Research Article | Open Access
Ade Yonata, Zulkhair Ali, Taufik Indrajaya, Erial Bahar, Ian Effendi, Novadian Suhaimi, Suprapti Suprapti, "The Association between the Activin A Serum Level and Carotid Intima-Media Thickness in Chronic Kidney Disease Patients", International Journal of Nephrology, vol. 2020, Article ID 8893653, 5 pages, 2020. https://doi.org/10.1155/2020/8893653
The Association between the Activin A Serum Level and Carotid Intima-Media Thickness in Chronic Kidney Disease Patients
Introduction. Chronic kidney disease (CKD) is associated with high mortality rates, mainly as a result of cardiovascular complications. Meanwhile, recent studies have suggested a role of a homodimer protein called activin A in chronic kidney disease-mineral and bone disorder (CKD-MBD) conditions that may exist in the vascular calcification and osteolytic process. Ultrasound examination of the carotid intima-media thickness (cIMT) is a noninvasive method to assess vascular calcification. This study aimed to analyze the relationship between the activin A serum level and cIMT in patients with CKD at Mohammad Hoesin Hospital, Palembang, Indonesia. Methods. We conducted a hospital-based, cross-sectional study of consecutive CKD patients at the Department of Internal Medicine, Mohammad Hoesin Hospital, from July to November 2019. The level of activin A was measured by enzyme-linked immunosorbent assay. Meanwhile, cIMT measurements were collected by B-mode ultrasound imaging. Results. A total of 55 patients with CKD were included in this investigation. The median serum activin A level in these patients was 236.17 (116.33–283) pg/mL, while the median cIMT was 0.8 (0.6–1.45) mm. A relationship between the serum activin A level and cIMT (r = 0.449; ) was observed. During multivariate analysis with linear regression, triglyceride , phosphate , and activin A serum levels were factors associated with cIMT. Conclusion. In this study, a relationship between the activin A serum level and cIMT in patients with CKD was identified. Vascular calcification should be screened for in all CKD patients by the measurement of cIMT.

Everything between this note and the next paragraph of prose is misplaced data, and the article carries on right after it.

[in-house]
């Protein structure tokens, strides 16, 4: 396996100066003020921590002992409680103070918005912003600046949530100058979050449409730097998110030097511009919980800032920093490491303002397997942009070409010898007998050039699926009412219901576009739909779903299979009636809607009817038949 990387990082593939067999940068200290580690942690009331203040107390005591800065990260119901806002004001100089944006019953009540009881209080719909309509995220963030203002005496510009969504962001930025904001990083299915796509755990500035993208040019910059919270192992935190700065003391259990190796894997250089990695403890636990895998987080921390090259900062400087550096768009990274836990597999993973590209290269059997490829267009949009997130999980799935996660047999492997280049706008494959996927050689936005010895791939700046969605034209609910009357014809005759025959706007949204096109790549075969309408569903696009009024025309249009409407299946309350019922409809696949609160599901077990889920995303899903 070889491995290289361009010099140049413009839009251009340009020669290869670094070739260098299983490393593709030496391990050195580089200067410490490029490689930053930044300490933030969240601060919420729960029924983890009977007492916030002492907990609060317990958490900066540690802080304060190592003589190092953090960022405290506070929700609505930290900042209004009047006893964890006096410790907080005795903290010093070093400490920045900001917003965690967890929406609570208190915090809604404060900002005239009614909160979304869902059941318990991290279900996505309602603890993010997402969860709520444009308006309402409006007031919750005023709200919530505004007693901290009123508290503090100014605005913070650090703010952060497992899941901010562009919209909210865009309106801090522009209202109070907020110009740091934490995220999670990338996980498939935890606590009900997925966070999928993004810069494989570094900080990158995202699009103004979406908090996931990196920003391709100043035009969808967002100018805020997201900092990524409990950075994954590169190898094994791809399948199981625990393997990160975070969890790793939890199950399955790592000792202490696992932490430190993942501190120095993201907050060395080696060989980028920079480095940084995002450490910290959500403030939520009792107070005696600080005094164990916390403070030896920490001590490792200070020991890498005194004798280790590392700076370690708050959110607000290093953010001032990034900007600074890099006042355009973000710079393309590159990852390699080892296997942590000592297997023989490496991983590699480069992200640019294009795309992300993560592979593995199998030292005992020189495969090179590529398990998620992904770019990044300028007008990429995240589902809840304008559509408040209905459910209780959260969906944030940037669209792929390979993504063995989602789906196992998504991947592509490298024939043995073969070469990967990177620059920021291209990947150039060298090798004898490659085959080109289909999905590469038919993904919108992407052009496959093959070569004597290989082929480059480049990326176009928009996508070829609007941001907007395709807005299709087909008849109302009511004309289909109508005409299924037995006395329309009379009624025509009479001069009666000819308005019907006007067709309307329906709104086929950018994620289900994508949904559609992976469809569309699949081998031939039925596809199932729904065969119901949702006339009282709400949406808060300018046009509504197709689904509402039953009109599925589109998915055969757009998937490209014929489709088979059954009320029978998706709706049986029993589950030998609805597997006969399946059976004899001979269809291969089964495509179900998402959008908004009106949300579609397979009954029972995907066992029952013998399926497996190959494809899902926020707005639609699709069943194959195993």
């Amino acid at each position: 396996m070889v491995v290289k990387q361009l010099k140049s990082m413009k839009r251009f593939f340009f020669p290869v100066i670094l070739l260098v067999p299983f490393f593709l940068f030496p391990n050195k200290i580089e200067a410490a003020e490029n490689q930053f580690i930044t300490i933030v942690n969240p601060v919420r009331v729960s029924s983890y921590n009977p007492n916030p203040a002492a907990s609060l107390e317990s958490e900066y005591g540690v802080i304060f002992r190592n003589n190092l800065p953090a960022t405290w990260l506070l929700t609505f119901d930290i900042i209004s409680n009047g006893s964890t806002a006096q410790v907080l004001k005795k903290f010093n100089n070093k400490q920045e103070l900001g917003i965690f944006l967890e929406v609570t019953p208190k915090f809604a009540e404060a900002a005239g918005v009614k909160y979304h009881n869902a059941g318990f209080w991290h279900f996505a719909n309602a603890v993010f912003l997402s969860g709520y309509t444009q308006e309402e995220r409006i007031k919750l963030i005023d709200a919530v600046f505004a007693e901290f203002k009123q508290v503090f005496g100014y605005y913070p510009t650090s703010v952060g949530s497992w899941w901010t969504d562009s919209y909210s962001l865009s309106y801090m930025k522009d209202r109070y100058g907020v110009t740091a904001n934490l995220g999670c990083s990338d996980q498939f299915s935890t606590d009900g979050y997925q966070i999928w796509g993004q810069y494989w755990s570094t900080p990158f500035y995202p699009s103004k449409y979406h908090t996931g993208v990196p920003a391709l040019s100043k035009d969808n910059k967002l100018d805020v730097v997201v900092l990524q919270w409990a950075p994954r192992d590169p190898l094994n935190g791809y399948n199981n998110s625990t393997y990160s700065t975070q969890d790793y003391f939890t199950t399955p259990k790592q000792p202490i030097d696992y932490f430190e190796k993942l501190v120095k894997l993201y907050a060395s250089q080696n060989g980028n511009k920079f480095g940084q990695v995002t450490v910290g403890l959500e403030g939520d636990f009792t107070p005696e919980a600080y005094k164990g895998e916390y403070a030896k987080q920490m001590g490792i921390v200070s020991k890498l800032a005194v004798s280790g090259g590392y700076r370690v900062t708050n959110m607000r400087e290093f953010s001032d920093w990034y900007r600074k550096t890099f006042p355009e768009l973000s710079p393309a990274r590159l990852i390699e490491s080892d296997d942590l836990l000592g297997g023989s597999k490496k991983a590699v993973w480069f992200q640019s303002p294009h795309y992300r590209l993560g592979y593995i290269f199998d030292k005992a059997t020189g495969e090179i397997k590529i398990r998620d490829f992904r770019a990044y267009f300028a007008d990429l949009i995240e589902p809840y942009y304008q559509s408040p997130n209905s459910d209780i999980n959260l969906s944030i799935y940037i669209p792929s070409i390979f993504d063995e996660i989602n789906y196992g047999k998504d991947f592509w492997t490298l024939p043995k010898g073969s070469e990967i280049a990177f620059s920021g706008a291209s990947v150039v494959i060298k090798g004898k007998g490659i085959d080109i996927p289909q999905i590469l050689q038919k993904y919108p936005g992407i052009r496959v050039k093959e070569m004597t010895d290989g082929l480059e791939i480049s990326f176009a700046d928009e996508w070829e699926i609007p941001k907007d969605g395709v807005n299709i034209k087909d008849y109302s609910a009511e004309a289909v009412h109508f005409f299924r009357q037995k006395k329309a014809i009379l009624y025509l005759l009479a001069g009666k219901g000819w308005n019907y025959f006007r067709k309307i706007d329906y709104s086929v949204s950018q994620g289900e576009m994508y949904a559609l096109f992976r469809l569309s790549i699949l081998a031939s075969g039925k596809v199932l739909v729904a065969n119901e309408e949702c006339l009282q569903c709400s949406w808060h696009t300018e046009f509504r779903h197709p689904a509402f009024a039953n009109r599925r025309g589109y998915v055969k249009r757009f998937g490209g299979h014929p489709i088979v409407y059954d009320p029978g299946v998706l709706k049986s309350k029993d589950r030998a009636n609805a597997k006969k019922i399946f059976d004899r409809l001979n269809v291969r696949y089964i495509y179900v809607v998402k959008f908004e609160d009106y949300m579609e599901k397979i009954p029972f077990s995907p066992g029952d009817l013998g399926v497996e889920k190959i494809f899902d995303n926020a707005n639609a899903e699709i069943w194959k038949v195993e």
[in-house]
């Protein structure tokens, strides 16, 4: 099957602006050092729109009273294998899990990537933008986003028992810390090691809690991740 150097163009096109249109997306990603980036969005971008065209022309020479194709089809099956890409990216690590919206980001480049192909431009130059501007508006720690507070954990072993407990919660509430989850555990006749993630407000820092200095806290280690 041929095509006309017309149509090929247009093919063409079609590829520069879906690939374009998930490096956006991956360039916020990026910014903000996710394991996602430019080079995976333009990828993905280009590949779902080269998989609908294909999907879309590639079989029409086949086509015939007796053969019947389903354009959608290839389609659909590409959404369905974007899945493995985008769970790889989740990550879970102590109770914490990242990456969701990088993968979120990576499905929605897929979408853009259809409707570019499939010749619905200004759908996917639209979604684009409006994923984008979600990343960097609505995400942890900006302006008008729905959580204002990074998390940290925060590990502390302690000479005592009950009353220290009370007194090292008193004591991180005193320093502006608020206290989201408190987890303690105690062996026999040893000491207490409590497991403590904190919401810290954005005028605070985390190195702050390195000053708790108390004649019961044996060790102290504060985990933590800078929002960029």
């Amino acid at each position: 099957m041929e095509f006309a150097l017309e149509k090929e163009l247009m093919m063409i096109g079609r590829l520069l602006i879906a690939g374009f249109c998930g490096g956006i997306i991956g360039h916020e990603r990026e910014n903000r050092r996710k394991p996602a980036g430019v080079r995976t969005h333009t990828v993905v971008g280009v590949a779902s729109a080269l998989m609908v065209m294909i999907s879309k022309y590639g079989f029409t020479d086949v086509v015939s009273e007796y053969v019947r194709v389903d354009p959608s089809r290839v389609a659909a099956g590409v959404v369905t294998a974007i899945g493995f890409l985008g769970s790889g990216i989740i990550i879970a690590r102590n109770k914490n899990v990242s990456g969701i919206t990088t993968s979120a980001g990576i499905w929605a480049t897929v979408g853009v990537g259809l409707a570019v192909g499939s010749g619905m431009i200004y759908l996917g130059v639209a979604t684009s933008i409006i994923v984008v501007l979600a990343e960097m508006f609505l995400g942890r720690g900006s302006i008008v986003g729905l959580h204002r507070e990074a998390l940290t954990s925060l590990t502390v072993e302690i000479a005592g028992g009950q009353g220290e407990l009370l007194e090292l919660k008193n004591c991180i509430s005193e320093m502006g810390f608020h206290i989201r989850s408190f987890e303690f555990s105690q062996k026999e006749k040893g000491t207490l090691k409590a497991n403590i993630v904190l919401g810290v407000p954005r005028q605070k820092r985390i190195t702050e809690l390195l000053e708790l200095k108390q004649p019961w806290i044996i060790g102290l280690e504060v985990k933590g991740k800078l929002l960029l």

Chronic kidney disease (CKD) is associated with high mortality rates attributed to the onset of cardiovascular complications. The risk of death exceeds that of type 2 diabetes mellitus and is linked to the mineral and bone disorders (MBD) that occur when suffering from CKD .
Vascular calcification falls under the umbrella of CKD-MBD . Prior observational studies have shown this phenomenon occurs in 25% of patients with stage 3 CKD and in more than 50% of patients on dialysis . Furthermore, it can be measured in various ways, including by an echocardiography examination to determine the carotid intima-media thickness (cIMT) .
The modern pathogenesis of CKD-MBD has grown increasingly complex as a deeper understanding of the concept of molecular level pathogenesis had been gained and discoveries of new biomolecules in the pathogenesis of CKD have been made. Several biomolecules such as Klotho, fibroblast growth factor-23 (FGF-23), and Wnt inhibitors are now recognized for their roles in the pathogenesis of CKD-MBD [5, 6]. Agapova et al. previously demonstrated activin A receptor signaling (ActRllA) signal activation using mouse CKD models . ActRllA is a receptor for transforming growth factor-β protein family ligands [7, 8] whose activation enhances vascular calcification, while its signal inhibition restores conditions in the CKD model mice . The study by Agapova et al. serves to increase the interest in researching the role of activin A as the most recent biomarker identified in CKD-MBD.
2. Materials and Methods
The present investigation was a hospital-based, cross-sectional consecutive study performed in the Department of Internal Medicine, Mohammad Hoesin Hospital, Palembang, Indonesia, from July to November 2019. Eligible patients were those older than 18 years with CKD diagnosed according to the National Kidney Foundation’s Kidney Disease Outcomes Quality Initiative guidelines and who were willing to participate by signing an informed consent form. Meanwhile, patients with certain disorders such as rheumatoid arthritis, coronary bypass surgery or stent placement, inflammatory bowel disease, sepsis, and trauma capable of affecting the activin A level and/or cIMT diameter were excluded from this research.